3 ounces white chocolate, roughly chopped
2 cups flour (you can mix whole wheat with regular, but don't go 100% whole wheat)
1 tbsp baking powder
1/2 tsp salt
1/2 tsp ground cardamom
1/4 cup cold butter
2 eggs
1/2 cup heavy cream
1 tbsp sugar

Preheat oven to 450 degrees F. Line a cookie sheet with parchment or a silicon mat.

Make sure your nectarine and white chocolate are chopped. Set aside.

Combine the flour, baking powder, salt, and cardamom in a large bowl. Cut the butter into the flour. Frankly, we use our hands. 3 years olds are very, very good at this. You could also use a pastry cutter. Stir in the nectarine and white chocolate

Reserve 1 tbsp of egg whites in a small bowl, then beat the eggs with the cream. Add to the dry ingredients and mix well. The dough will be wet and sticky. Drop by heaping spoonfuls onto your prepared baking sheet. Leave 1'' between scones.

Brush the tops with reserved egg white and sprinkle with the sugar. Bake for 10-13 minutes until lightly golden.


When my father-in-law died seven years ago and we used a lot of humor to cope with our grief we would joke that we could say, "My Dad just died," and get what we wanted in any negotiation or to get out of something we didn't want to do. My girls are already picking up on this and when they cry because I won't let them have another Mini Egg they scream, "I'm just sad because Dido died." I can't help but laugh, then still refuse to give them another chocolate. I need to accept their own process of grieving and settling back home, but that includes losing the bad diet of our time away. Besides, Mama needs those Mini Eggs.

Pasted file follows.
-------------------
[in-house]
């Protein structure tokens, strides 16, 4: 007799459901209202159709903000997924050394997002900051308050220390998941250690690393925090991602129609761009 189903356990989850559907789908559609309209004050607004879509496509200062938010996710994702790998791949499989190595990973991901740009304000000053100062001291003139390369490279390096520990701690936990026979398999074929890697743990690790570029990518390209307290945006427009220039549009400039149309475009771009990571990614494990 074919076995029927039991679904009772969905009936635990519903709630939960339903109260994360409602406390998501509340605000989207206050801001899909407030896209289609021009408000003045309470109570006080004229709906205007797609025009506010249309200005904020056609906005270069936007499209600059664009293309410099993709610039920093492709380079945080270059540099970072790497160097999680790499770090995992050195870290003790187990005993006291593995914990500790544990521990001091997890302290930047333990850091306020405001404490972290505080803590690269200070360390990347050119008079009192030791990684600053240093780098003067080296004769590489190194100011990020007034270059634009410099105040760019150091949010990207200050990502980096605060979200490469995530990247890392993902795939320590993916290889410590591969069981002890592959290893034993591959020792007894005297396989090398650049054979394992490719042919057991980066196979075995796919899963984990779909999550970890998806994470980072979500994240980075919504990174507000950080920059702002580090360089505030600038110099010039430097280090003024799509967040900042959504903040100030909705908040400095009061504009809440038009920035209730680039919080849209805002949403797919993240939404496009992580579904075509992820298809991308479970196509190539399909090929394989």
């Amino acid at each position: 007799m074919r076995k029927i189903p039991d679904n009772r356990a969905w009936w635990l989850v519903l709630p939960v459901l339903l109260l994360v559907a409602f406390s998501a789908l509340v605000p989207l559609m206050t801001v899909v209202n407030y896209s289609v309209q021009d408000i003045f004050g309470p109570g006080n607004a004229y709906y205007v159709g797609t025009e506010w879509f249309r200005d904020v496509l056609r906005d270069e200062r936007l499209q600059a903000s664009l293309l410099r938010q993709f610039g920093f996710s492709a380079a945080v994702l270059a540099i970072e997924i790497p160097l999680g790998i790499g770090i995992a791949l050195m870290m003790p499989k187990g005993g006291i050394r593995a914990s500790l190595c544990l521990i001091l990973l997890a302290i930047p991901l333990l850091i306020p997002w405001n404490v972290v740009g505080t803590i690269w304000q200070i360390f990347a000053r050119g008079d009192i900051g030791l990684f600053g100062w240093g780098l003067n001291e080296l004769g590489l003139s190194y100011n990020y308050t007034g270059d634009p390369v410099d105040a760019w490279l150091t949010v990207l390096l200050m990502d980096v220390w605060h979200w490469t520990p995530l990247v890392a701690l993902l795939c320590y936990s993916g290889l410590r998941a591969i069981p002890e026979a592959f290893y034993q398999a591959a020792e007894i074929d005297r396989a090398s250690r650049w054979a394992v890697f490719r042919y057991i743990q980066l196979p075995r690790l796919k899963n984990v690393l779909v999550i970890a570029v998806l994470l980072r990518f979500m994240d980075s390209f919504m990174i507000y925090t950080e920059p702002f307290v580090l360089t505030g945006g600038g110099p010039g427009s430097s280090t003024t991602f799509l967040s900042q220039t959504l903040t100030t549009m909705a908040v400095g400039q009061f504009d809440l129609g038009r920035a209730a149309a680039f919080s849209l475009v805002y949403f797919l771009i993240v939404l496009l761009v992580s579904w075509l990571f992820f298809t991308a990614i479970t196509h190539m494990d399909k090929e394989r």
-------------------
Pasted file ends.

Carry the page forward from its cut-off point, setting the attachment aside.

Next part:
My Dad died and we buried him last week. After nearly 2 months of not being at home, of daily trips to the hospital, of more candy that I thought possible, of captured meals, of the chaos of 6 little cousins getting together more than they ever have before, of the comfort of cookie it is time to get back to a routine.

There is a lot to be said for routine and kids.

To be honest, though, I used to scoff at the parenting advice that practically shouted out the value of ROUTINE! for kids. Most kids are resilient and adaptable. Not all, but most. And I certainly didn't want to become a slave to my kids routine. Wake. Eat. Play. Sleep. Repeat.

Right now, though, we're craving routine.

We watch PBS Kids while we eat our bread with butter and honey, as we do every single morning. (Okay, so they did this at my parents' place every morning too.) Now we can stay in our pajamas longer. We can soak in the sun streaming through the windows. We can pet our dogs. We can peek out the front window and spy on the neighbours. We are home.

So long as there is bread, butter, and honey we can eat. We can be boring and routine.

Nutella is Evil

Don't let that fake mom on the commercial fool you - Nutella is evil.

I don't care if you tell me there is a cup of skim milk in an entire jar. Turns out I'm not spreading an entire jar on toast. In reality I'm eating it by the spoonful and keeping the children from even knowing Nutella exists.